An Easy Apartment Gardening Guide for Beginners

Who said you needed a backyard to start a garden? In recent years, renters have embraced apartment gardening as a hobby—and for good reason. Plants add color, texture, and good vibes to any home. No, seriously, one study suggests that interacting with indoor plants can improve mental health by reducing stress!

The good news is you can easily cultivate a lush, thriving garden in your apartment, whether you prefer an indoor system or a balcony sanctuary. Read our blog to learn the basic steps to start an apartment garden as well as other renter-friendly apartment plant care ideas.

Looking for the perfect apartment for your plants? Check out our available floor plans to see why plant enthusiasts love living at Doud Apartment Homes!

How to Start an Apartment Garden from Scratch

If you’re new to apartment gardening, follow these beginner-friendly gardening steps to get 

started:

1. Pick What You Want to Grow

When deciding which plants to get, it’s important to consider your lifestyle and commitment level. Are you someone who might forget to water their plants for a week or two? A low-maintenance and drought-resistant houseplant may suit you. Do you want to grow edible plants like herbs, vegetables, and fruits? Edible plants require more water, light, and attention than non-edible plants. If you have pets, are your plants pet-safe?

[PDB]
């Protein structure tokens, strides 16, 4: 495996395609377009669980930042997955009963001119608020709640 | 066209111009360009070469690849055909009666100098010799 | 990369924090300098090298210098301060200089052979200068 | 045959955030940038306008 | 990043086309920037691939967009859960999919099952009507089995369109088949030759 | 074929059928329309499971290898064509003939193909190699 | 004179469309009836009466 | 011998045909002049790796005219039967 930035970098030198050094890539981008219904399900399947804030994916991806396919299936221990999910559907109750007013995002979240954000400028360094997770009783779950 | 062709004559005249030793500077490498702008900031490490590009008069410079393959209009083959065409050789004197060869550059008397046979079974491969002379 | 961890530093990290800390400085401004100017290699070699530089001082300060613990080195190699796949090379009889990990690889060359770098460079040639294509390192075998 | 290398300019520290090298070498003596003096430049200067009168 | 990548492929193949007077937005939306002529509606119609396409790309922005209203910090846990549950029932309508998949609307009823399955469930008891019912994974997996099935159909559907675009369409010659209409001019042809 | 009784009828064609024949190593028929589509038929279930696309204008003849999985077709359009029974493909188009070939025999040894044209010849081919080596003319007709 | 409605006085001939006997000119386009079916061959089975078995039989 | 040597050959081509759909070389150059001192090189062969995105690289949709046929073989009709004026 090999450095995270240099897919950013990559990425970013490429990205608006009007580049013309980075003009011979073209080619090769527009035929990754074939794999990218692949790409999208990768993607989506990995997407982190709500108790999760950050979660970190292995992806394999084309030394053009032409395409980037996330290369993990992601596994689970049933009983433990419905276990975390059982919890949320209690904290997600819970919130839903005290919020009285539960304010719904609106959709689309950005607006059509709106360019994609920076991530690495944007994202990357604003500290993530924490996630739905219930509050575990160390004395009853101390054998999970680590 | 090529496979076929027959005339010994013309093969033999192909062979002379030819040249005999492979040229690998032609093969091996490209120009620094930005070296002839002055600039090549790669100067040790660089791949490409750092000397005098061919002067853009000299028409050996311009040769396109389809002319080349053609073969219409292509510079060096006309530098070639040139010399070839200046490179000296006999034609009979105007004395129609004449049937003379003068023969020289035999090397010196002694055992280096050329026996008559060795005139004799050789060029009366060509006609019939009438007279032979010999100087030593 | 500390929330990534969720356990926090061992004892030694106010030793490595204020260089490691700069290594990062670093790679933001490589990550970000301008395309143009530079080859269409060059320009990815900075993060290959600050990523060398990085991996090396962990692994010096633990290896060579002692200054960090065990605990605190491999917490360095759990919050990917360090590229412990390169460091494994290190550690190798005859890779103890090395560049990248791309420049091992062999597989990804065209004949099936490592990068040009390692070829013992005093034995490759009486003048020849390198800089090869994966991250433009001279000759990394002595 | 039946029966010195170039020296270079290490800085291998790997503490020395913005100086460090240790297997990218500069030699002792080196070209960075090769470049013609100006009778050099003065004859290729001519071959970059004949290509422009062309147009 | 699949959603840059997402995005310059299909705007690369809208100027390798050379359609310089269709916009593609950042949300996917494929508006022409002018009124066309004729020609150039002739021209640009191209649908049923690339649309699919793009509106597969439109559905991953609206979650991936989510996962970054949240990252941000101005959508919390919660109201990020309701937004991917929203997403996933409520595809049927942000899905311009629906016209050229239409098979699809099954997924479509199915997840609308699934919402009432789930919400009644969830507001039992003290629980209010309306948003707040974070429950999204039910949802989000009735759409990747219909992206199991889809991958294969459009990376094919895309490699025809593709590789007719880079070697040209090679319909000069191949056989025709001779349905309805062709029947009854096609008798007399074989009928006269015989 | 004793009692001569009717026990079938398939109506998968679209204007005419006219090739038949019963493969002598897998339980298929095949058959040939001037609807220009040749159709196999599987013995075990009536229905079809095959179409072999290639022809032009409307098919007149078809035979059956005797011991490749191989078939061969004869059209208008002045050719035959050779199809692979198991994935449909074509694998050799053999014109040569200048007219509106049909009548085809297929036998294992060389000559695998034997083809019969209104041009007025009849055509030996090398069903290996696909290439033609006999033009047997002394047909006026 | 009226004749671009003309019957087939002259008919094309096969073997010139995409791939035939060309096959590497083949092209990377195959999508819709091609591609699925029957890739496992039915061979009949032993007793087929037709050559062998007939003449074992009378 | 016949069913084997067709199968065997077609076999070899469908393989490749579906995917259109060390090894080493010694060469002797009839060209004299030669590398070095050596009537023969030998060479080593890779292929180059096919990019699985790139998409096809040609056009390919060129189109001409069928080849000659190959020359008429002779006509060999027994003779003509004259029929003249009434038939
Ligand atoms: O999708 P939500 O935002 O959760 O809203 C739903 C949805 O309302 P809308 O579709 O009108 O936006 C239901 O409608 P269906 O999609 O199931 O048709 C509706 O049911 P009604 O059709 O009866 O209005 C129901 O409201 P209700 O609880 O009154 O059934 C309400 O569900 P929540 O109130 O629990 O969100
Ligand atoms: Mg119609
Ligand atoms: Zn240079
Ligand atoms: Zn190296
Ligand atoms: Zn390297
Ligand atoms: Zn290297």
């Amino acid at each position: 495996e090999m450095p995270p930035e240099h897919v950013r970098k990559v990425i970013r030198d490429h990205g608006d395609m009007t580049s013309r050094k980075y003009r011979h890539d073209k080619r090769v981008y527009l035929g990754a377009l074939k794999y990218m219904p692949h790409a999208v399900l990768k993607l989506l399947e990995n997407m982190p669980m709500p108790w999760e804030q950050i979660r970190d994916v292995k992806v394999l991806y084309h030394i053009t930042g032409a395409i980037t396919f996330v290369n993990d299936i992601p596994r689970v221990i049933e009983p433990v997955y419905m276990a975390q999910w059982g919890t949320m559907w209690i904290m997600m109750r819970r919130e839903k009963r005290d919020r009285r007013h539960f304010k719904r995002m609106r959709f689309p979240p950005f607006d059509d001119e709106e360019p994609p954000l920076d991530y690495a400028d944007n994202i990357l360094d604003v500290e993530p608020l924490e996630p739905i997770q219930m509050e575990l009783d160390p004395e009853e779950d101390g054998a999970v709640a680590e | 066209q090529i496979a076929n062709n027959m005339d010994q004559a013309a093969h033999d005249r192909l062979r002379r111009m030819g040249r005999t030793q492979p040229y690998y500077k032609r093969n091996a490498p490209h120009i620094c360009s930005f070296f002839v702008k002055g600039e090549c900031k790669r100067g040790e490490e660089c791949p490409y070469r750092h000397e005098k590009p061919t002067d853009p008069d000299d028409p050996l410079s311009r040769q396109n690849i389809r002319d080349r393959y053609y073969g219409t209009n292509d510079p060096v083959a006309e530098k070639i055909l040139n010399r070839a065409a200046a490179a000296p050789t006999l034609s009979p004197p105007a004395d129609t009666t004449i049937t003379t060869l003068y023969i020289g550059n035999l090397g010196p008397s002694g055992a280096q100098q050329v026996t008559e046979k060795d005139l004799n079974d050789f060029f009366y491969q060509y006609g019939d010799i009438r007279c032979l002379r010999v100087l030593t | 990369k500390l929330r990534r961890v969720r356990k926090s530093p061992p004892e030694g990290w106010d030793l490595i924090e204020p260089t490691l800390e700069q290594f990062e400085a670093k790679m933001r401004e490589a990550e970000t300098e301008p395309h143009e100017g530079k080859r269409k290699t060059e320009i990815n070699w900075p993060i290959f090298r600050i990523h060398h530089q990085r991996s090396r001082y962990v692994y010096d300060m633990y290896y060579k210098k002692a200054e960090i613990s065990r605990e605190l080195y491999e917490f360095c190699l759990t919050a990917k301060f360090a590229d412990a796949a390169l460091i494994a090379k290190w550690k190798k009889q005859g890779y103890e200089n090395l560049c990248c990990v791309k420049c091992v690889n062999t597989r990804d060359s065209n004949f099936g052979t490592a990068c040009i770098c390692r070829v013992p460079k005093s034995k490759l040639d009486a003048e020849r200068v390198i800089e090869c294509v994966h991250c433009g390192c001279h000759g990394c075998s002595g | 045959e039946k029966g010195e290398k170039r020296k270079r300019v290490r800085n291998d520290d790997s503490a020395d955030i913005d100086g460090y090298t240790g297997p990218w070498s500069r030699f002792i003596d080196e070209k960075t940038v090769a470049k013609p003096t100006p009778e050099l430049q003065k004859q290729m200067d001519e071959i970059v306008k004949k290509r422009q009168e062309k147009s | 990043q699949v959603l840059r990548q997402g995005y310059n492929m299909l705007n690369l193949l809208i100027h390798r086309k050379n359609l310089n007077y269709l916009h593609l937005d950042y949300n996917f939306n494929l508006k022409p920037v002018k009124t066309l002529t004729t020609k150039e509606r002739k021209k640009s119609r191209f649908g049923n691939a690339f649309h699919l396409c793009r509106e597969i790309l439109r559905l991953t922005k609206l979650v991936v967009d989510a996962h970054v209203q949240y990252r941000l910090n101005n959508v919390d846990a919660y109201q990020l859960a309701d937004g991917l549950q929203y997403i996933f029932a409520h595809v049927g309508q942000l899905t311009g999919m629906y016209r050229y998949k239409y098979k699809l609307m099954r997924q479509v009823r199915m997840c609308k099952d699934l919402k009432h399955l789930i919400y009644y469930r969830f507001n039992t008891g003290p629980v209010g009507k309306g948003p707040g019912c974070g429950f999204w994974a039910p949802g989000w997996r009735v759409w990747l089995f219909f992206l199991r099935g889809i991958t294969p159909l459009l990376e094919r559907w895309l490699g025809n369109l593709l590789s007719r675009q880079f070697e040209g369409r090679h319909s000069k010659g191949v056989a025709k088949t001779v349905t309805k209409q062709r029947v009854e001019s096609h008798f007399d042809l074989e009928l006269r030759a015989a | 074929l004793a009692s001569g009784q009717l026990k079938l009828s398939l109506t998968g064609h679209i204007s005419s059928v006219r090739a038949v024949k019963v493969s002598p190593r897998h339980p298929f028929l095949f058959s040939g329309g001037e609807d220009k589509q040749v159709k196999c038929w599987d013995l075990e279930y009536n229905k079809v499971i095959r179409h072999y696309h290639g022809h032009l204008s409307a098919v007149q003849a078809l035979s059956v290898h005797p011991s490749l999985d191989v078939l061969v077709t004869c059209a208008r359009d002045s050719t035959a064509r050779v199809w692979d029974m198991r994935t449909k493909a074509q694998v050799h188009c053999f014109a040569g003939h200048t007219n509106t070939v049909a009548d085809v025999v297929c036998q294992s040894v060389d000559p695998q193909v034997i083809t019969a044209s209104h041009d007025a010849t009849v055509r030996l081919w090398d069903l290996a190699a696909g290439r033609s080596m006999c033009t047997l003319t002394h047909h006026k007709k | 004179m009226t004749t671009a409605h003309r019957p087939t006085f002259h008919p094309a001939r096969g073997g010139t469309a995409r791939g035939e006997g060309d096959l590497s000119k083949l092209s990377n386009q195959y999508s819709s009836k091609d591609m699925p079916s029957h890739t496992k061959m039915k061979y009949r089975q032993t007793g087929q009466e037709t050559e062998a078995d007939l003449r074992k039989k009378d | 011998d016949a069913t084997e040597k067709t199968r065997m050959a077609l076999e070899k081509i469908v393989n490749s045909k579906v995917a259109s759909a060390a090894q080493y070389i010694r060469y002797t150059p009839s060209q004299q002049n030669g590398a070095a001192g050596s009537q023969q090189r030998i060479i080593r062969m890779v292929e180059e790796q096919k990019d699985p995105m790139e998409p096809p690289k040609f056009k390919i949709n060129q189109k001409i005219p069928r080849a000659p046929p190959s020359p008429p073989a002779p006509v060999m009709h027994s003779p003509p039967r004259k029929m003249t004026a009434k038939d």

Whichever you choose, be sure to review general care instructions online or consult with a gardening expert for guidelines.

The best indoor apartment garden plants for beginners include: 

  • Herbs – basil, mint, parsley, thyme, dill
  • Vegetables – cherry tomatoes, lettuce, peppers, sprouts
  • Fruits – mulberries, alpine strawberries, blackberries
  • Succulents – jade plants, hoyas, echeveria, cactus
  • Vining Plants – pothos, philodendron
  • Low-Maintenance Plants –  ZZ plants, snake plants, spider plants
  • Flowers – African violets, orchids, peace lilies

The best outdoor balcony garden plants for beginners include all of the above, and: 

  • Vegetables – squash, cucumbers, lettuce, kale, cabbage, beans, carrots, radishes
  • Flowers – geraniums, marigolds, pinks, lobelia

2. Find a Sunny Location

Most plants need at least 6-8 hours of sunlight each day, but the brightness level depends on the type of plant. Some plants need bright, direct light, while others prefer consistent indirect light. The best places to grow plants indoors are near windows, on balconies, and in sunny corners. South-facing windows receive the brightest light throughout the day, while North-facing windows tend to yield weak light.

Before purchasing plants, observe how the sunlight filters into your apartment throughout the day to identify the right spots. Then, stick to plants that adapt well to your apartment’s light conditions. If you have limited natural light, automated grow lights can help create the right growing conditions regardless of your space.

3. Purchase Seedlings

Beginners often have trouble growing plants from seeds. Unless you’re using an apartment gardening kit, you’ll likely have more success starting with a seedling or small plant. We recommend sourcing plants from a trusted plant nursery. This allows you to check for pests and ask their experts for specific apartment gardening advice.